Will contests are by nature acrimonious. While some are based on legitimate concerns supported by actual or circumstantial evidence, others are based on long-standing family disputes. However, just because there is family discord does not mean that the objections to a will are not valid. Regardless of the impetus for filing a will contest, the Surrogate’s Court will not allow a full hearing on objections to a will unless there is a legitimate basis as well as evidence. The grounds for a will contest include improper execution, mental incapacity, undue influence, duress, and fraud.
In the Will of Djavaheri-Saatchi, while the objectant provides 5 legal grounds for challenging the will, another reason for the will contest may lie in family history. The proponent of the will, the daughter of the decedent, provided evidence that the decedent had decided to disinherit the objectant several years prior to the execution of the will at issue. Apparently, the reason was due to the actions by the objectant’s mother. The decedent was upset with the objectant’s mother because he believed that she stole property from him. Also, the decedent disinherited the objectant because she would be entitled to property in Iran. Instead, he decided to leave his entire estate to the proponent of the will.
Of course, being disinherited is not a legal ground for a will contest. The objectant made specific allegations of actions that point to the will not being a true representation of the decedent’s wishes. The objectant argued that the will was not properly executed, that the decedent lacked the mental capacity required to execute a will, that there was undue influence, that the decedent was under duress, and that fraud was involved. Underlying all of her arguments is an allegation that the proponent manipulated the decedent into disinheriting the objectant and leaving his estate to herself. The proponent responded to the objections by filing a motion for summary judgement, arguing that the objectant failed to raise a triable issue of fact with regard to the execution of the will, the testator’s mental capacity, or the existence of undue influence, duress, or fraud. Thus, as a matter of law, the proponent should prevail.
The court agreed with the proponent’s motion for summary judgement with respect to the allegations regarding improper execution, fraud, and duress. With respect to the objection related to improper execution, the objectant pointed to evidence that it was not the testator who made arrangements for his will to be drafted and executed, but it was the proponent. The proponent was the one who contacted the attorney and met with the attorney. The objectant alleged that the testator was only minimally involved in the meetings to discuss the estate plan. The court noted that these arguments were not pertinent to whether the will was properly executed, but to whether there was undue influence. Further, the court noted that the proponent produced evidence that the will was properly executed. The will contained both an attestation clause and a self-proving affidavit. These elements give rise to a presumption that the statutory requirements for proper execution were satisfied. In addition, the attesting witnesses’ testimony and the testimony of the attorney draftsman supported the proponent’s position that the will was properly executed.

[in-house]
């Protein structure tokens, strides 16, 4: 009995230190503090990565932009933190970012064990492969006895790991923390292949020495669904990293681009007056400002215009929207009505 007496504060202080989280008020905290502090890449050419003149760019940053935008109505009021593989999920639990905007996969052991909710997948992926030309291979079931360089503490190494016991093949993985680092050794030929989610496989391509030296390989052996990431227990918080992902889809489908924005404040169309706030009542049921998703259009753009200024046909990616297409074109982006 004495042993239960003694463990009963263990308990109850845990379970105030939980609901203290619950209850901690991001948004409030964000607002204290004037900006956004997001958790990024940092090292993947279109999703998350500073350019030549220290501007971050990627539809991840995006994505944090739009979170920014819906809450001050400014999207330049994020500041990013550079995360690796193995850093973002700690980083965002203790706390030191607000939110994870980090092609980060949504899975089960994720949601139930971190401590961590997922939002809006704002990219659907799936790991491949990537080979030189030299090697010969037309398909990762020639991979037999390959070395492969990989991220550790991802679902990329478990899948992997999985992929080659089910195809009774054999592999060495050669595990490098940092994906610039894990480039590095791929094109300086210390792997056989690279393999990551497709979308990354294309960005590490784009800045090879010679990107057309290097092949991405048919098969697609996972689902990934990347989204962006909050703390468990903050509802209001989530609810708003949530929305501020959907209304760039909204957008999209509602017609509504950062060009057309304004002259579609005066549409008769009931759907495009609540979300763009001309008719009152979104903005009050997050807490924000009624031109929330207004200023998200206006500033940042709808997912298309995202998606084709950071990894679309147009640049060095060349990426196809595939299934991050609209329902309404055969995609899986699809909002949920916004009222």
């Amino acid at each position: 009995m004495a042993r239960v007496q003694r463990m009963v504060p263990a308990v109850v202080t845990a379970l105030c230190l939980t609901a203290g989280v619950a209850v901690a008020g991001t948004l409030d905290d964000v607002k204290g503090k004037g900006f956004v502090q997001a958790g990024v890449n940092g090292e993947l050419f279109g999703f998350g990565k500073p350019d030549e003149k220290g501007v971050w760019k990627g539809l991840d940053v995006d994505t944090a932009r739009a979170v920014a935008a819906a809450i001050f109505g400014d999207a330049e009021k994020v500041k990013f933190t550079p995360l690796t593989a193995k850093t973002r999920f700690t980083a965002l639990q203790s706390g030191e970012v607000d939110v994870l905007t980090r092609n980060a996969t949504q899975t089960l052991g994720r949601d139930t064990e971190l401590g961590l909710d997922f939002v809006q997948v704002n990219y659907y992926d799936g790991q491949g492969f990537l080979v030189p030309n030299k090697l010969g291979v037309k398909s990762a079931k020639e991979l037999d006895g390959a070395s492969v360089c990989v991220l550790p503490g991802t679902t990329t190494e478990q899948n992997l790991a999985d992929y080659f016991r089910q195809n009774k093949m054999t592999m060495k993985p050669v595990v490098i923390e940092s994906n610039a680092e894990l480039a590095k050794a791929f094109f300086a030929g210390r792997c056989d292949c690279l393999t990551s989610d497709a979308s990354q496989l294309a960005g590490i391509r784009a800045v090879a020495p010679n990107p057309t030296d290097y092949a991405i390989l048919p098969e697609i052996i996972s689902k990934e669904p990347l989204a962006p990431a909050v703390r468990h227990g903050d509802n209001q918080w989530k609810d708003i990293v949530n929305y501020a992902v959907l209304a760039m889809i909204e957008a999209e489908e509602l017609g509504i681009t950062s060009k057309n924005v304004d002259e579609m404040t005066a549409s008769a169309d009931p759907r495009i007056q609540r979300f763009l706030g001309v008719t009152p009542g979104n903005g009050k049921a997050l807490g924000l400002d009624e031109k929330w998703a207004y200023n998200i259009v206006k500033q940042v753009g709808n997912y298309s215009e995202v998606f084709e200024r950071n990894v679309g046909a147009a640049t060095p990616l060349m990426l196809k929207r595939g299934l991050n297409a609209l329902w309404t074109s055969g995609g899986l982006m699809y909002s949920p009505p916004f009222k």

As for the allegation of fraud, the objectant failed to meet her burden of proof. The law requires that to prove fraud, the objectant must show that a false statement was made to the testator, and as a result, the testator made a will that included dispositions that he would not have made but for the fraudulent statement. The objectant submitted only conjecture to prove fraud. The court also found that the objectant failed to submit any evidence to meet her burden of proof on duress.
On the other hand, the court found that there were disputed issues of fact with respect to mental capacity and undue influence. The objectant had been diagnosed with Alzheimer’s and there was evidence that even the proponent questioned some of the decedent’s actions. In addition, the objectant produced testimony from the decedent’s property manager that the decedent feared the proponent and that she bullied him. Further, the property manager testified that the proponent instructed him not to share information with the objectant.
The court found that there were questions related to the testator’s mental condition, to the proponent’s actions with respect to the decedent, and whether the decedent was susceptible to undue influence based on the proponent’s behavior. Thus, the court denied the proponent’s motion for summary judgement on the issues of mental capacity and undue influence.
Note that winning a summary judgement motion does not mean that the objectant will ultimately prevail and that probate will be denied. It means that the court determined that there should be a full hearing on the issues related to mental capacity and undue influence.